The Folly of Ex-Gay Therapy

When I was a teenager, I was Christian.  I was very Christian.  I read the Bible frequently, if not exactly on a daily basis, attended the Assembly of God church with my father and stepmother and occasionally attended a Baptist church, because they allowed me to practice piano there after school.  I had a constant dialog going on in my head with Jesus and I felt close to Him.

I wasn’t perfect, of course.  My need to please my friends kept the “Jesus-talk” to a minimum, when I was around them (evangelists seem to believe that you aren’t truly worshiping the Lord, if you aren’t talking about Him constantly) and eventually turned a 16-year-old who couldn’t say anything more severe than “hell” or “damn” into a 17-year-old with an absolutely foul mouth.

And then there was sex.  At seventeen, I was still a virgin.  Worse, I had no interest in girls, at all.  I certainly masturbated — a lot — but when I did, all I could think about was seeing certain male friends naked or touching them.  I tried to force myself to think about girls, but it just didn’t get me aroused.

However, I was a good Christian.  I loved Jesus.  I hadn’t killed anybody or done anything particularly sinful, at this point.  (I still haven’t killed anybody, in case you’re wondering.)  I hadn’t actually been raised to believe that masturbation was a big deal — thank God.  It was inconceivable to me that I could be truly “evil” or “sinful” at the core of my being.

There had to be some mistake.

Perhaps I was a late bloomer.  Or perhaps this was some sort of test that God had come up with for me.  But then, why me?  The very thought that God was testing me, struck me as ego-centric and therefore sinful, as if I were thinking that I was somehow favored by God and deserving of His special attention.  But I could think of no other reason for God to put me through this anguish.

And anguish it was.  I was so lonely that I often cried myself to sleep, longing for someone to hold and be held by.  Other teenagers were lonely, of course — perhaps even most — but they could hold onto the fantasy of a happy life someday with somebody they loved.  I saw nothing but a future of loneliness and self-loathing, stretching ahead of me for decades, until I finally died, never having been loved.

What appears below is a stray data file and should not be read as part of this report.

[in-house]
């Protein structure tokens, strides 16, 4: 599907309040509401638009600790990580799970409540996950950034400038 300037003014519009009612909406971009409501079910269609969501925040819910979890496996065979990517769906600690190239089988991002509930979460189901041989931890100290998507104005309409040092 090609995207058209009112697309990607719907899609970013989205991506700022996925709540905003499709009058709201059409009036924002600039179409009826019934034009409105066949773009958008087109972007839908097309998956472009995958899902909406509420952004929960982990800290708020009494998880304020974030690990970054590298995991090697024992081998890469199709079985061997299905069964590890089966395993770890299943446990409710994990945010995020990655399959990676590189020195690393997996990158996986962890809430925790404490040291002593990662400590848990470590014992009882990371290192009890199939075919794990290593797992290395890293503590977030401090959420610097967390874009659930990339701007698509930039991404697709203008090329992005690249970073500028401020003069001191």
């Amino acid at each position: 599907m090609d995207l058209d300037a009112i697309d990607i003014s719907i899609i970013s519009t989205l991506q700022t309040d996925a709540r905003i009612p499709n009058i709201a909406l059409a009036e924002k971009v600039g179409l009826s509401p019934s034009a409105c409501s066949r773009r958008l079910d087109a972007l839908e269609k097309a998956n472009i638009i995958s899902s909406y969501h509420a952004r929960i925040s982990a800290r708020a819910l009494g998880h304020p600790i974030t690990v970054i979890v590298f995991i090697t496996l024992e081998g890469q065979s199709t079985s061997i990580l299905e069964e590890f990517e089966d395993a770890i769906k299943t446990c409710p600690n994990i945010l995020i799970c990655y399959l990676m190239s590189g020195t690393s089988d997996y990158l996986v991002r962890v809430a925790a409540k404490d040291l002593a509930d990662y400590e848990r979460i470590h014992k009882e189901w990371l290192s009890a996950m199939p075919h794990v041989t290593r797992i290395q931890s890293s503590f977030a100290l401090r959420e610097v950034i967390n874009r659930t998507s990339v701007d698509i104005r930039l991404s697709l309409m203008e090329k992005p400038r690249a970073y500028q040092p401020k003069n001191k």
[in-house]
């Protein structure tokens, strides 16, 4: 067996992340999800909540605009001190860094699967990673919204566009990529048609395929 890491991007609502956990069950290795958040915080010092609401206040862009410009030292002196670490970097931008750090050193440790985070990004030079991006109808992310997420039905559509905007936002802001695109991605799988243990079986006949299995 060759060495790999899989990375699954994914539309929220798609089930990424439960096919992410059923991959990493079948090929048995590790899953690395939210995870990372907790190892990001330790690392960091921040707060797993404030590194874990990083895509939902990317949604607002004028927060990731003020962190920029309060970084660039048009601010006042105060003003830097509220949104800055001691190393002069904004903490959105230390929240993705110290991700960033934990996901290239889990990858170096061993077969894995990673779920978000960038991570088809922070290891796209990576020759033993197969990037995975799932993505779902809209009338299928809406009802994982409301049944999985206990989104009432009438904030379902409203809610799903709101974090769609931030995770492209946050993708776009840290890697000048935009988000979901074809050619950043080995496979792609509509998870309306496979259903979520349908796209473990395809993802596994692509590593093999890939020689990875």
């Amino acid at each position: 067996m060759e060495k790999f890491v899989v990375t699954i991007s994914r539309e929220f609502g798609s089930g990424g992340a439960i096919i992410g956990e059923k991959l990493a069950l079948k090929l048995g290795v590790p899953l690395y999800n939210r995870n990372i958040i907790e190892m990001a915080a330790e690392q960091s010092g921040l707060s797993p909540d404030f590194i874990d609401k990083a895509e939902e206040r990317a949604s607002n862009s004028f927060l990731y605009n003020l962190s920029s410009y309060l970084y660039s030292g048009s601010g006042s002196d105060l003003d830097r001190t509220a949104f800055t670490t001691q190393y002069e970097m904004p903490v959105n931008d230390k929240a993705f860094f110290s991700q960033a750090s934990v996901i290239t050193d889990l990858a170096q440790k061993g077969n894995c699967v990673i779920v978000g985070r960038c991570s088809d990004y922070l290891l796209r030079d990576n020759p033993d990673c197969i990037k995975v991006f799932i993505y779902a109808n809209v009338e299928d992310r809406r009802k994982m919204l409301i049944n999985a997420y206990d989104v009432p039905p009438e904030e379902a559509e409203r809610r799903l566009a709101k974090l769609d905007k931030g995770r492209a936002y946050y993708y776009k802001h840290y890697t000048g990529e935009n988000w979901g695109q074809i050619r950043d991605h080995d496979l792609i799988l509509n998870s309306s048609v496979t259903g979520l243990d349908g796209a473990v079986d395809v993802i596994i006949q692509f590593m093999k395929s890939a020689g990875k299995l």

Now, the standard response to all of this is that God doesn’t make mistakes, of course, and regardless of whether it was a “test” or simply something I happened to be burdened with, faith in God would help me overcome it.  After all, people are able to overcome alcoholism, drug addiction, sexual addiction, infidelity and a host of other “problems” through prayer and devotion to God.  Certainly, God would help me overcome homosexuality!

So I prayed.  And I prayed.  And I prayed.  During this time I kept journals, documenting my struggle, analyzing sexual dreams and struggling to find hope in them — some sign that the prayer was working.  There were times when I thought I saw it, when I convinced myself that it must be “working.”

But it didn’t really work.  What it did was increase my despair, because the longing for another boy to love was constant.  It never lessened, no matter how much I prayed.  I knew that, if I got into a relationship with a girl, it would feel terrible.  Deep down in the pit of my stomach, the thought of being in a straight relationship nauseated me — as much as the thought of being forced into a gay relationship probably nauseates a straight person.